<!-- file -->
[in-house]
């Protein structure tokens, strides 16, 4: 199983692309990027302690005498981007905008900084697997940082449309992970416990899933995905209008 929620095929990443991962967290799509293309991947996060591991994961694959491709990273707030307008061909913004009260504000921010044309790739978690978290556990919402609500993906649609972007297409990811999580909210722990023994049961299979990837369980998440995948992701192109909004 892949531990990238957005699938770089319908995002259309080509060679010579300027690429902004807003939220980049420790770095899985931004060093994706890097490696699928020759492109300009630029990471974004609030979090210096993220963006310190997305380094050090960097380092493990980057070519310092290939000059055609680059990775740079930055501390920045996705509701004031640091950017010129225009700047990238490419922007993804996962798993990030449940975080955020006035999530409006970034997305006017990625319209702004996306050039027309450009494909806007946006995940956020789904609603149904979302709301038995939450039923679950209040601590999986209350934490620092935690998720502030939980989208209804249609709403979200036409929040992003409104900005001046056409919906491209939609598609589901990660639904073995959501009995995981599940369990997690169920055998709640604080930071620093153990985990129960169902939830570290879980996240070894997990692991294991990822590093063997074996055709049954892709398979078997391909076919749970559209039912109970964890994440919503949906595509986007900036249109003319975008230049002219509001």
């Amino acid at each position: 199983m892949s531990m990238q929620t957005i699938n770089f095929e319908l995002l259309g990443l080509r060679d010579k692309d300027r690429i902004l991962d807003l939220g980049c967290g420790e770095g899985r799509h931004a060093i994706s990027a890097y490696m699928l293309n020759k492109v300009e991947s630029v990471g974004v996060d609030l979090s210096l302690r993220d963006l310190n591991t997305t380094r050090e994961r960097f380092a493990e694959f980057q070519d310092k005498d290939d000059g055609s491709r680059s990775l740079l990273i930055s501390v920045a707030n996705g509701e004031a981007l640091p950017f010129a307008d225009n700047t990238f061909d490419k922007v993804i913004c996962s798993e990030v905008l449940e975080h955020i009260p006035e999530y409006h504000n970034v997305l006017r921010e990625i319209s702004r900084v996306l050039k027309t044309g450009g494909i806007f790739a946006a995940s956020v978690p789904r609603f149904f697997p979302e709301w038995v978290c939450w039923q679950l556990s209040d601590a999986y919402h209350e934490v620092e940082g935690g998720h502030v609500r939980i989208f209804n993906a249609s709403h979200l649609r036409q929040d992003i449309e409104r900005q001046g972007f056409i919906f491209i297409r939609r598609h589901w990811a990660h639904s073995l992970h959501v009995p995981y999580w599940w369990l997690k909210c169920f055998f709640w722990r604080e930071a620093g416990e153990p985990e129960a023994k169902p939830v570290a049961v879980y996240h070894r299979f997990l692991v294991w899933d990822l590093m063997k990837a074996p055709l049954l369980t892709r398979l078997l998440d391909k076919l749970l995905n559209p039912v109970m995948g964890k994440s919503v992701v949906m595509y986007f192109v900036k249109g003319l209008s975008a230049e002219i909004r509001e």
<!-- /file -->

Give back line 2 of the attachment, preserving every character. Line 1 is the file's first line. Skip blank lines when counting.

């Protein structure tokens, strides 16, 4: 199983692309990027302690005498981007905008900084697997940082449309992970416990899933995905209008 929620095929990443991962967290799509293309991947996060591991994961694959491709990273707030307008061909913004009260504000921010044309790739978690978290556990919402609500993906649609972007297409990811999580909210722990023994049961299979990837369980998440995948992701192109909004 892949531990990238957005699938770089319908995002259309080509060679010579300027690429902004807003939220980049420790770095899985931004060093994706890097490696699928020759492109300009630029990471974004609030979090210096993220963006310190997305380094050090960097380092493990980057070519310092290939000059055609680059990775740079930055501390920045996705509701004031640091950017010129225009700047990238490419922007993804996962798993990030449940975080955020006035999530409006970034997305006017990625319209702004996306050039027309450009494909806007946006995940956020789904609603149904979302709301038995939450039923679950209040601590999986209350934490620092935690998720502030939980989208209804249609709403979200036409929040992003409104900005001046056409919906491209939609598609589901990660639904073995959501009995995981599940369990997690169920055998709640604080930071620093153990985990129960169902939830570290879980996240070894997990692991294991990822590093063997074996055709049954892709398979078997391909076919749970559209039912109970964890994440919503949906595509986007900036249109003319975008230049002219509001």